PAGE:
Some over-the-counter (OTC) topical creams, like lidocaine or capsaicin, may be helpful for nerve pain.
Nerve pain is distinct from typical tissue pain. When you have tissue pain, like falling down or getting a cut, your nerves deliver the pain message to your brain.
But when the nerves themselves become irritated or damaged, they become the source of pain. This type of pain can be severe and more difficult to treat.
Nerve pain is typically treated with prescription-strength medications, but some over-the-counter products, primarily topical creams and ointments, can help take the edge off.
Nerve pain, or neuropathy, is when the nerves that carry information to and from the brain and spinal cord become damaged, leading to symptoms like
- weakness in the affected areas
Common conditions causing neuropathy include:
- metabolic disorders (diabetes)
- viral infections (herpes, HIV, leprosy)
- autoimmune disorders (multiple sclerosis and Guillain-Barre syndrome)
- chemotherapy-induced neuropathy
- traumatic nerve damage (spinal cord injury or amputation)
- blood vessel disease
- vascular malformation
Neuropathy is estimated to affect anywhere from
Nerve pain can be difficult to treat since it affects the nerve itself. This pain can be quite severe and debilitating, causing numbness, tingling, and stinging.
Still, some OTC options are beneficial if your pain is mild, if you haven’t seen a doctor yet, or if it’s safely combined with prescription medications.
Lidocaine is a local anesthetic that can be found in the form of creams, gels, sprays, or patches — both OTC and by prescription, depending on its strength. Lidocaine, along with other topical creams, can help treat nerve pain near the skin’s surface, a condition called peripheral neuropathy.
Lidocaine provides temporary relief by blocking the transmission of pain signals from the nerves to the brain. Topical lidocaine creams or patches can be applied directly to the affected area, and the numbing effect typically lasts for several hours.
Lidocaine may cause some numbness, tingling, or itchiness at the application site. But contact your doctor if you have one of these more severe side effects:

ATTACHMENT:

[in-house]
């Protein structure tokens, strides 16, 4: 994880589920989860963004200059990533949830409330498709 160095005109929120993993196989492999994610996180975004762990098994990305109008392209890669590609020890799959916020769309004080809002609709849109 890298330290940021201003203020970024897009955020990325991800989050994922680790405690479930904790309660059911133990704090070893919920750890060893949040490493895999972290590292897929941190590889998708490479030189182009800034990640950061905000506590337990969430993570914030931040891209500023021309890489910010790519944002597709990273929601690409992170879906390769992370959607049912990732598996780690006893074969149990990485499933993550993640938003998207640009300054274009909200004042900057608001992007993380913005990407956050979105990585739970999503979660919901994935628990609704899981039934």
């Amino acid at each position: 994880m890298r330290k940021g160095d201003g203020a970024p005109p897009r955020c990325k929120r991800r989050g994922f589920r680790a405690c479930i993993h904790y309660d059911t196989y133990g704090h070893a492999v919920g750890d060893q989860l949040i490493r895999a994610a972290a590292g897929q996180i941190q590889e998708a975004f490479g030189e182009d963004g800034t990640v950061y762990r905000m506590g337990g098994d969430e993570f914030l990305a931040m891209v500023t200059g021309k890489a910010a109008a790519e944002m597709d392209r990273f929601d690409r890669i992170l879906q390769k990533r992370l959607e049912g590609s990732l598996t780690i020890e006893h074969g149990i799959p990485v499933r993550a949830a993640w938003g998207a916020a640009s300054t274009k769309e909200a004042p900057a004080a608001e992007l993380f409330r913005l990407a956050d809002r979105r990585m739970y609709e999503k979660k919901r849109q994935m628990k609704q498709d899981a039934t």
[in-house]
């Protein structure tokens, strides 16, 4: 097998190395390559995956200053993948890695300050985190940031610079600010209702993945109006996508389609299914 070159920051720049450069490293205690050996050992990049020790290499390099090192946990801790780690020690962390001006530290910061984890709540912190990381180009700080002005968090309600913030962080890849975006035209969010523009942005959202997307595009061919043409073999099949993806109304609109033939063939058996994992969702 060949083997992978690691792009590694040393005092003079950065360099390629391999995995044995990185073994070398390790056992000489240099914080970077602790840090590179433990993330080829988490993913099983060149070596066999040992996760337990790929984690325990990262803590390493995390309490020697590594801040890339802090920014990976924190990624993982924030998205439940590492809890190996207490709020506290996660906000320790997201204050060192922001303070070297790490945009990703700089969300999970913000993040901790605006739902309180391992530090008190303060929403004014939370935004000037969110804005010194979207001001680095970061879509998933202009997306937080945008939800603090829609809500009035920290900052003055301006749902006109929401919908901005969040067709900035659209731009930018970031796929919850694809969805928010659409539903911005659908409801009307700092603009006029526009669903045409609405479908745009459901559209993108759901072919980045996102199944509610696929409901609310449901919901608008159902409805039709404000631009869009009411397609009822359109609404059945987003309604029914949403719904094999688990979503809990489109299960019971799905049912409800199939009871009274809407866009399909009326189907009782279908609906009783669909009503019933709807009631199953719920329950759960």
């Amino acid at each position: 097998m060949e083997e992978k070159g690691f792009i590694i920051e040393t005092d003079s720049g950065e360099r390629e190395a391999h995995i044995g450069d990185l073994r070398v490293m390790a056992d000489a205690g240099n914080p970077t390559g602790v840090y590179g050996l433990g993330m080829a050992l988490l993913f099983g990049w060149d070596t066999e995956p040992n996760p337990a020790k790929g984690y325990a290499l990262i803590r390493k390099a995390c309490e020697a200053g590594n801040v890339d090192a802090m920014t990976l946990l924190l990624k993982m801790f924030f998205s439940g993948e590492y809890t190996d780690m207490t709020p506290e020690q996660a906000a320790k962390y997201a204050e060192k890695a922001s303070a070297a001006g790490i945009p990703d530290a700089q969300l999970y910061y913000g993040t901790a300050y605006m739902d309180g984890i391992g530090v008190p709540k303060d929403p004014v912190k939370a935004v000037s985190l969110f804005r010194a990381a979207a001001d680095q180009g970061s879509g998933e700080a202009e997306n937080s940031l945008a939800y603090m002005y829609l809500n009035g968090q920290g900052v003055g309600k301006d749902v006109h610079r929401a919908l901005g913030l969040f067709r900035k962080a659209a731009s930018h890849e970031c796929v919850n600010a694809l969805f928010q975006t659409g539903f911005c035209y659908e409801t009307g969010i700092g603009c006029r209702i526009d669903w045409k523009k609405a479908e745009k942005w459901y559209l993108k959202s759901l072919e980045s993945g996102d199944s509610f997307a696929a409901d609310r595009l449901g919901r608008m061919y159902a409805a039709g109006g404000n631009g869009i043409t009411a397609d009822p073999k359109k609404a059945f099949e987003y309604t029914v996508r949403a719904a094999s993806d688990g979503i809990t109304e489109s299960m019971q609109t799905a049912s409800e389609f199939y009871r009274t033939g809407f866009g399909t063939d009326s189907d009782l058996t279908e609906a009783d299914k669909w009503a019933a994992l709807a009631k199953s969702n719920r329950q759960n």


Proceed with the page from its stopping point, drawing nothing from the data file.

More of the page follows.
- changes in blood pressure leading to dizziness or lightheadedness
- nausea or vomiting
- severe headache
- allergic reactions
Capsaicin is what makes chili peppers hot. Capsaicin is believed to ease chronic nerve pain by making your nerves insensitive to pain messages. Like lidocaine, capsaicin comes in several forms, including patches, creams, ointments, and gels.
Some evidence suggests that high-concentration (8%) capsaicin patches (available by prescription) can give at least moderate pain relief to a minority of people with postherpetic neuralgia (a complication of shingles).
Capsaicin cream can cause temporary redness, burning, or pain. Serious problems appear to be uncommon, even with highly concentrated doses.
While CBD (cannabidiol) is considered more of a supplement than a medication, it’s worth mentioning because of its potential for relieving neuropathy and its wide availability in vitamin and drug stores.
CBD works by interacting with the body’s endocannabinoid system, which regulates pain, inflammation, and other bodily functions. Several forms of CBD can treat nerve pain, including topicals, capsules, oral tinctures, edibles, and inhalable products.
While there are numerous positive anecdotes of people using CBD for nerve pain, there’s not much scientific research on humans available, especially with CBD alone (without THC).
In a small 2020 study, 29 people with neuropathy were randomized to receive topical CBD oil or a placebo. After 4 weeks, the CBD group showed a statistically significant reduction in intense or sharp pain and cold and itchy sensations. No adverse side effects were seen in this study.
More research needs to be conducted on larger populations.
Overall, with its low potential for abuse, strong safety profile, and promising findings in animal studies, CBD is an attractive option for pain relief.
It’s important to note that CBD can interact with certain medications like blood thinners, heart medications, and immunosuppressants (medications given after organ transplantation).
Menthol is a natural compound found in peppermint that’s commonly used in topical pain-relieving products like creams, gels, and sprays.
It works by producing a cooling sensation on the skin, which can help to distract the brain from the sensation of pain and provide temporary relief.
While there’s limited research on menthol for neuropathy, a 2015 study found that 1% topical menthol applied twice daily effectively reduced nerve pain.
Typical OTC oral medications and nonsteroidal anti-inflammatory drugs (NSAIDs) aren’t very effective for neuropathy.
Rather, medications like anticonvulsants, antidepressants, and opioids are often used to treat nerve pain. These medications work by targeting the nervous system and helping to reduce the perception of pain signals.
Based on research-based
- gabapentinoids — a subclass of anticonvulsants (gabapentin, pregabalin)
- tricyclic antidepressants (amitriptyline)
- selective-serotonin-norepinephrine reuptake inhibitors (duloxetine, venlafaxine)
Second-line treatments include:
- topical treatments (lidocaine, capsaicin)
- milder opioids (tramadol)
Third-line treatments include:
If your nerve pain is chronic or severe, you’ll likely need prescription-strength medications because common OTC medications, like ibuprofen, aspirin, and acetaminophen aren’t very effective for nerve pain.
Still, certain OTC topical options, like capsaicin or lidocaine cream, may be helpful if your pain is mild or if you use them along with prescription medications.
It’s important to speak with a healthcare professional to determine the underlying cause of your pain and the best treatment option for you.